Fort Collins

Boulder/GNC Water Well

Your water treatment experts

The Safe Drinking Water Act passed in 1974 requires that state and local governments with public water systems must comply with maximum contaminant levels for the National Primary Drinking Water Regulations (NPDWR). Contaminant levels are determined for any ingredient of water which may adversely affect the health of persons and are set with an adequate margin of safety. Water treatment techniques for each contaminant are also prescribed under the law. The NPDWR are enforced at the federal level unless a state has requested and obtained primary responsibilities. Secondary Regulations recommended for aesthetic quality only and are not enforceable.
Prior to the purchase or sale of a home, you should require proof that your drinking water is potable and of sufficient supply. The agreement you make when purchasing a home should be contingent upon written proof that the water supplied to the residence is potable, sufficient in quality and palatable. If the water is not tested before the closing of the sale, part of the purchase price should be held in escrow to cover a new water system or the upgrade of an existing system, if this is deemed necessary through appropriate testing, by licensed pump and water well service company.

The owner of a residential property with their own private systems should supply the you with information about the following:

Location, type of well and construction Type of material used in the construction of the pipes leading to the house Age of the system Location, kind, and age of pump Location of any septic systems in relation to the well Find out what treatment your water is currently receiving and the reason for the treatment. Find out answers to these questions:

Is the water supply being softened and by what process? Is the water supply bacteriological safe? Is the present method of water treatment adequate for your needs Is the present method of treatment the best one available for your specific water problems? What is the age of your present water treatment system? Has it been checked recently by a water specialist? Water treatment methods are available to solve most problems associated with water quality. Three grades of water are advocated for residential use: utility water, as is comes from the central treatment plant or well for outside uses; working water, which is conditioned with a water softener to provide efficient usage for bathing and cleaning; and drinking and cooking water, supplied through a home water system.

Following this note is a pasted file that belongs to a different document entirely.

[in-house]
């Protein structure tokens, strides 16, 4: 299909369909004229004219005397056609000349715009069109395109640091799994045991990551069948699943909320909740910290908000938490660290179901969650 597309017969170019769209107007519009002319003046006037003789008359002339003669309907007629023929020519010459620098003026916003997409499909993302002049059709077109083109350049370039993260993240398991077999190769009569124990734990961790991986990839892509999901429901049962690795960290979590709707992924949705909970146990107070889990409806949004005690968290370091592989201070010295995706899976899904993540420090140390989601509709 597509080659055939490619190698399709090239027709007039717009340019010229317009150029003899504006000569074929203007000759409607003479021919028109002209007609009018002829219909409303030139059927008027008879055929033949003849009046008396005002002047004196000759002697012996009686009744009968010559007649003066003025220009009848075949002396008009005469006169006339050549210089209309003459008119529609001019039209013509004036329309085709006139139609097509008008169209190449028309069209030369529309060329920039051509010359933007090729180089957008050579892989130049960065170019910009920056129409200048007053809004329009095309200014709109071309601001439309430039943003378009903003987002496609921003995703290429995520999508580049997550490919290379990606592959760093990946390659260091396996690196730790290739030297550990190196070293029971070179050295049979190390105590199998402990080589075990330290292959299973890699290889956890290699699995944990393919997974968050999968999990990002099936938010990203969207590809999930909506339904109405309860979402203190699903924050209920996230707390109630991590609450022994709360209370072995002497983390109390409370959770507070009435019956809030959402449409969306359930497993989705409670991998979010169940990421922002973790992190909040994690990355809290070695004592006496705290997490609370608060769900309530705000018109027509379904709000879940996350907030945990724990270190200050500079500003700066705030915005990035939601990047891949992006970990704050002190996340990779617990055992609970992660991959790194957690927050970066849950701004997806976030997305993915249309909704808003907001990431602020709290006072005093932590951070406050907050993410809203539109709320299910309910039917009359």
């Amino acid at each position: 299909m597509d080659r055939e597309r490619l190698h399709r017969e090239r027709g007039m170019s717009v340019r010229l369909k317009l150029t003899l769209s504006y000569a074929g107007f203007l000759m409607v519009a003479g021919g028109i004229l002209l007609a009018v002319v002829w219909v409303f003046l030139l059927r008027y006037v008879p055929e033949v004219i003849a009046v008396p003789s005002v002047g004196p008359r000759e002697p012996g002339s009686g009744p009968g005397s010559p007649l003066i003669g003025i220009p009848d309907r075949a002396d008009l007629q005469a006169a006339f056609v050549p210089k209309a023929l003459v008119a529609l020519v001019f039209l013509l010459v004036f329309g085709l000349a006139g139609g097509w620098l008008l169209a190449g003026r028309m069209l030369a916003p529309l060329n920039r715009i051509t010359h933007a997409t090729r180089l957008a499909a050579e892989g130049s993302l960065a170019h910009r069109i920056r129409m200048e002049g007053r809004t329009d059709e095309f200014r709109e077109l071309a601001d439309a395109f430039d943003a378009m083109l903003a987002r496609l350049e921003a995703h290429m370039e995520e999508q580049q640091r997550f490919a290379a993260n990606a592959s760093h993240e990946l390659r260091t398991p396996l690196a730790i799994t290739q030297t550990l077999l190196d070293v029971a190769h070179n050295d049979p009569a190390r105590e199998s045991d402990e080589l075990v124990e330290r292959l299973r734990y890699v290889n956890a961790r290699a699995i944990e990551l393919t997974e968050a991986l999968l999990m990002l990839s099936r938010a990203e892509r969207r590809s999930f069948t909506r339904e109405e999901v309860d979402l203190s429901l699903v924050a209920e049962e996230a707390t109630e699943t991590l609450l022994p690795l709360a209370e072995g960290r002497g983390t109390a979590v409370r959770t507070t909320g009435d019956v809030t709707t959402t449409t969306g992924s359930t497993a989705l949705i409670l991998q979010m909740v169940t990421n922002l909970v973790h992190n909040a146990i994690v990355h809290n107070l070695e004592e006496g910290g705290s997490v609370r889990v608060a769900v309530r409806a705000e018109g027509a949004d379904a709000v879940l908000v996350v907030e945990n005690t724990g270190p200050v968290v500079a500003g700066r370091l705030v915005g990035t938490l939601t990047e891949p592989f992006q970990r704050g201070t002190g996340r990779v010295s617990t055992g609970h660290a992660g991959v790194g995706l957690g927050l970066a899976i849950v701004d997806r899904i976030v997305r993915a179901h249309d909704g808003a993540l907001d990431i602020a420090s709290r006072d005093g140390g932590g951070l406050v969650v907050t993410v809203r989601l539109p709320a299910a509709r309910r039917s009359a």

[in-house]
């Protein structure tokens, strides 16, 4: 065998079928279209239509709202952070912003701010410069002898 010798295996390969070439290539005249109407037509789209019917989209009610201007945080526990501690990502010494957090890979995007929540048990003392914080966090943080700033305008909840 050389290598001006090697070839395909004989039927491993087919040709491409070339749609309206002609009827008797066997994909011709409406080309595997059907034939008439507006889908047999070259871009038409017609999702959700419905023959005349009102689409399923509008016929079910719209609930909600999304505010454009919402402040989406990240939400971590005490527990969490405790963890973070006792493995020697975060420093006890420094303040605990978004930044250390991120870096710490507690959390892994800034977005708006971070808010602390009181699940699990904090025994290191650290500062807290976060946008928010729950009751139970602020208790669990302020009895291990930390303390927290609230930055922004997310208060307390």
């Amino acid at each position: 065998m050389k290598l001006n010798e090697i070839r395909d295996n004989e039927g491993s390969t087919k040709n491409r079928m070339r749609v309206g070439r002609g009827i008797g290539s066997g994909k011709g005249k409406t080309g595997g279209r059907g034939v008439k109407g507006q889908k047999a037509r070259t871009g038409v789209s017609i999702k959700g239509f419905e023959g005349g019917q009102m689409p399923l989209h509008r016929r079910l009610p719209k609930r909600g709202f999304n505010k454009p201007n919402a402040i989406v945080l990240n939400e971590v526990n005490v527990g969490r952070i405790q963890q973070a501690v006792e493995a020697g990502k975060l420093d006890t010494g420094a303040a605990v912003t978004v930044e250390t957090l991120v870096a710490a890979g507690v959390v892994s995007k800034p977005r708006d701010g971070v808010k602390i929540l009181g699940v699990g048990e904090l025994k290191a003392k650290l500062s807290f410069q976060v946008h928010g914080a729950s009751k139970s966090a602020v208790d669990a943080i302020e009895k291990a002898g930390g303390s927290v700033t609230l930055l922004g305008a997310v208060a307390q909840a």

The equipment needed to provide the most agreeable supply of clear, odorless and tasty water varies for each particular site. Below are some common problems with home water supply and some acceptable methods of treatment:

For pesticide contamination and/or industrial halogen compounds, use an activated carbon filtration system.

For soap scum, bathtub ring and/or spots on glassware, use an ion exchange system such as a water softener.

For unpleasant tastes, smells, or colors, use distillation, reverse osmosis, or carbon filtration systems.

For bacterial contamination, use chlorinating metering pumps, ultraviolet, venturi tube gas injection, or micro filtration.

For corrosion on pipes or water heaters, use chemical treatment.

For scaling and low sudsing action of cleaners, use an ion exchange system.

You can have your water analyzed by contacting your pump and well service company, county health department, and/or any private EPA approved laboratory. Professional advice is the best advice. Consult only properly accredited and licensed professionals.

The maximum contaminant levels established for the National Primary Drinking Water Regulations (NPDWR), the Environmental Protection Agency (EPA), or the State Health Department are shown on the following page. The maximum levels can be used as guidelines in analyzing your water.

PRIMARY CONTAMINANT LEVEL REGULATIONS Contaminant Maximum Level Inorganic Chemicals Arsenic 0.05 mg/l Barium 1.0 mg/l Cadmium 0.01 mg/l Chromium 0.05 mg/l Lead 0.05 mg/l Mercury 0.002 mg/l Nitrate 10.0 mg/l Selenium 0.01 mg/l Silver 0.05 mg/l Fluoride (depending on temperature) 1.4-2.4 mg/l Organic Chemicals Endrin 0.0002 mg/l Lindane 0.004 mg/l Methoxychlor 0.1 mg/l Toxaphene 0.005 mg/l 2,4-D 0.1 mg/l 2,4,5-TP Silverex 0.001 mg/l TTHM 0.10 mg/l Turbidity 1 - 5 TU Coliform Bacteria less than 1 per 100 (mean) Radiological Gross Alpha (excluding Radon & Uranium) 15 pCi/l Gross Beta 50 pCi/l Gross Beta (excluding Radium) 15 pCi/l Radium 226 only 3 pCi/l Radium 226 and 228 5 pCi/l Radon 222 300 pCi/l* Uranium 30 pCi/l or 20 mg/l* *proposed maximum level SECONDARY CONTAMINANT REGULATIONS Contaminant Maximum Level Aluminum 0.05 mg/l Chloride 250 mg/l Color 15 units Copper 1.0 mg/l Foaming Agents 0.5 mg/l Iron 0.3 mg/l Magnesium 50 mg/l Manganese 0.05 mg/l pH 6.5-8.5 Sulfate 250 mg/l Zinc 5.0 mg/l Total Dissolved Solids 500 mg/l mg/l = milligrams per liter ppm = parts per million ppm = mg/l pCi/l = picoCuries per liter



Member of:


Boulder GNC Water Well apparel and other cool stuff, like this tote bag with pictures of an up and coming water well tech!.